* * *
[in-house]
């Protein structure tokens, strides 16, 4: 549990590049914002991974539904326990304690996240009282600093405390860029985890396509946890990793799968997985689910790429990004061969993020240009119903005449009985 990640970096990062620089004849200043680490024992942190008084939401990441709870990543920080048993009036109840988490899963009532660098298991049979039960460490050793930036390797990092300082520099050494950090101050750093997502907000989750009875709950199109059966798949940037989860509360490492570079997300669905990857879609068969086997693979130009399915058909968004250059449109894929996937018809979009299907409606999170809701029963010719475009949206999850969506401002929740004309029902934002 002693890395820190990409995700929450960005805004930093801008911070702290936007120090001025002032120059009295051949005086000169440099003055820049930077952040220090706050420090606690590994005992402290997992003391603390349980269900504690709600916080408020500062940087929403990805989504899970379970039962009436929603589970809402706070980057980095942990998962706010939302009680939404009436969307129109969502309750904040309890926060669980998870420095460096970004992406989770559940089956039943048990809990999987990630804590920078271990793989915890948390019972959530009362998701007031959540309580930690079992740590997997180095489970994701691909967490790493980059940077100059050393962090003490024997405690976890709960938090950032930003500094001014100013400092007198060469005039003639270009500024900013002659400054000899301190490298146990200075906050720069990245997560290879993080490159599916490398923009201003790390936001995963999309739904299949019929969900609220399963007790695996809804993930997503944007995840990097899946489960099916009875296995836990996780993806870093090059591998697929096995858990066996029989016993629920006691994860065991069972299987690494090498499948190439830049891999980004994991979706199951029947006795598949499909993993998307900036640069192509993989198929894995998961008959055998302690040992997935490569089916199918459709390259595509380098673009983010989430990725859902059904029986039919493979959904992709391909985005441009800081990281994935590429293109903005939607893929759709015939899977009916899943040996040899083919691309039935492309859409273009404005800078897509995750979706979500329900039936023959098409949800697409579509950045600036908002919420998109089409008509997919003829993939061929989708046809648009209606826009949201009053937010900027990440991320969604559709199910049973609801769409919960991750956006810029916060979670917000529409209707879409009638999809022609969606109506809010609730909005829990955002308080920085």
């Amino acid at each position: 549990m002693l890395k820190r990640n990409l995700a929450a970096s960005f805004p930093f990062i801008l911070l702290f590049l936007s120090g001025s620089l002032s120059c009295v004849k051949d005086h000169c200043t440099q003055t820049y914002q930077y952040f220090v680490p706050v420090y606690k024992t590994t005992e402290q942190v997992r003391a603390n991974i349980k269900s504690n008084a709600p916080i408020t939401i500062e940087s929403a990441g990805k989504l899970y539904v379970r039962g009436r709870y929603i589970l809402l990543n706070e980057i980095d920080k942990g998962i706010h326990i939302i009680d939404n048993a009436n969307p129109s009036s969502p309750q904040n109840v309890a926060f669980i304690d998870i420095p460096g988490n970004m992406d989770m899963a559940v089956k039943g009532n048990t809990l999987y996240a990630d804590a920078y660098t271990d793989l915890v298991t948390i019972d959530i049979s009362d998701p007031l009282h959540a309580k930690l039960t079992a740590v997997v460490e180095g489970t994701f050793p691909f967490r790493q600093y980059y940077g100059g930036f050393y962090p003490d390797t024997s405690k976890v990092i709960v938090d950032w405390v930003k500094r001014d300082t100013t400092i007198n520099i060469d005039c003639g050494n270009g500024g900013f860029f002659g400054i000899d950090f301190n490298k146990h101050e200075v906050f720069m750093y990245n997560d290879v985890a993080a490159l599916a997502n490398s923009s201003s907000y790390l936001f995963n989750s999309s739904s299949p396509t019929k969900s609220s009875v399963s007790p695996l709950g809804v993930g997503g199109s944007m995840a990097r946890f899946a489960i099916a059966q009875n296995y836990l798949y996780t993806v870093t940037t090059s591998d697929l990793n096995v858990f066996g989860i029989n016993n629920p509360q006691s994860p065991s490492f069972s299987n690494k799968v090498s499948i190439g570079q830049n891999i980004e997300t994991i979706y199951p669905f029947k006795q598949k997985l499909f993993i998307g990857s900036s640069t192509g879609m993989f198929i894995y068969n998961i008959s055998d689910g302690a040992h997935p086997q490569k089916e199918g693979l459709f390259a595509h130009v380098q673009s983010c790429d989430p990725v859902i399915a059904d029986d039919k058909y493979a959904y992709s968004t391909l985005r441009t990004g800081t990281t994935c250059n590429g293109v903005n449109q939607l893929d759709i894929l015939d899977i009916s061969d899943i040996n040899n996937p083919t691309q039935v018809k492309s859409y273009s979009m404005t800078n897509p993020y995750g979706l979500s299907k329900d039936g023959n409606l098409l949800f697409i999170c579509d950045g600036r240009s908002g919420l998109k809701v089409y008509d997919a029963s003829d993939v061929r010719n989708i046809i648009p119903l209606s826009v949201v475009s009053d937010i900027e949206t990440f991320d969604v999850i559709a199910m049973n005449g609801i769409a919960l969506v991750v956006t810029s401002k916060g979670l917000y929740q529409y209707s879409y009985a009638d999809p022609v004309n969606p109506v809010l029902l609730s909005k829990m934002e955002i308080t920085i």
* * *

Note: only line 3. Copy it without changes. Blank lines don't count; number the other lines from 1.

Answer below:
């Amino acid at each position: 549990m002693l890395k820190r990640n990409l995700a929450a970096s960005f805004p930093f990062i801008l911070l702290f590049l936007s120090g001025s620089l002032s120059c009295v004849k051949d005086h000169c200043t440099q003055t820049y914002q930077y952040f220090v680490p706050v420090y606690k024992t590994t005992e402290q942190v997992r003391a603390n991974i349980k269900s504690n008084a709600p916080i408020t939401i500062e940087s929403a990441g990805k989504l899970y539904v379970r039962g009436r709870y929603i589970l809402l990543n706070e980057i980095d920080k942990g998962i706010h326990i939302i009680d939404n048993a009436n969307p129109s009036s969502p309750q904040n109840v309890a926060f669980i304690d998870i420095p460096g988490n970004m992406d989770m899963a559940v089956k039943g009532n048990t809990l999987y996240a990630d804590a920078y660098t271990d793989l915890v298991t948390i019972d959530i049979s009362d998701p007031l009282h959540a309580k930690l039960t079992a740590v997997v460490e180095g489970t994701f050793p691909f967490r790493q600093y980059y940077g100059g930036f050393y962090p003490d390797t024997s405690k976890v990092i709960v938090d950032w405390v930003k500094r001014d300082t100013t400092i007198n520099i060469d005039c003639g050494n270009g500024g900013f860029f002659g400054i000899d950090f301190n490298k146990h101050e200075v906050f720069m750093y990245n997560d290879v985890a993080a490159l599916a997502n490398s923009s201003s907000y790390l936001f995963n989750s999309s739904s299949p396509t019929k969900s609220s009875v399963s007790p695996l709950g809804v993930g997503g199109s944007m995840a990097r946890f899946a489960i099916a059966q009875n296995y836990l798949y996780t993806v870093t940037t090059s591998d697929l990793n096995v858990f066996g989860i029989n016993n629920p509360q006691s994860p065991s490492f069972s299987n690494k799968v090498s499948i190439g570079q830049n891999i980004e997300t994991i979706y199951p669905f029947k006795q598949k997985l499909f993993i998307g990857s900036s640069t192509g879609m993989f198929i894995y068969n998961i008959s055998d689910g302690a040992h997935p086997q490569k089916e199918g693979l459709f390259a595509h130009v380098q673009s983010c790429d989430p990725v859902i399915a059904d029986d039919k058909y493979a959904y992709s968004t391909l985005r441009t990004g800081t990281t994935c250059n590429g293109v903005n449109q939607l893929d759709i894929l015939d899977i009916s061969d899943i040996n040899n996937p083919t691309q039935v018809k492309s859409y273009s979009m404005t800078n897509p993020y995750g979706l979500s299907k329900d039936g023959n409606l098409l949800f697409i999170c579509d950045g600036r240009s908002g919420l998109k809701v089409y008509d997919a029963s003829d993939v061929r010719n989708i046809i648009p119903l209606s826009v949201v475009s009053d937010i900027e949206t990440f991320d969604v999850i559709a199910m049973n005449g609801i769409a919960l969506v991750v956006t810029s401002k916060g979670l917000y929740q529409y209707s879409y009985a009638d999809p022609v004309n969606p109506v809010l029902l609730s909005k829990m934002e955002i308080t920085i």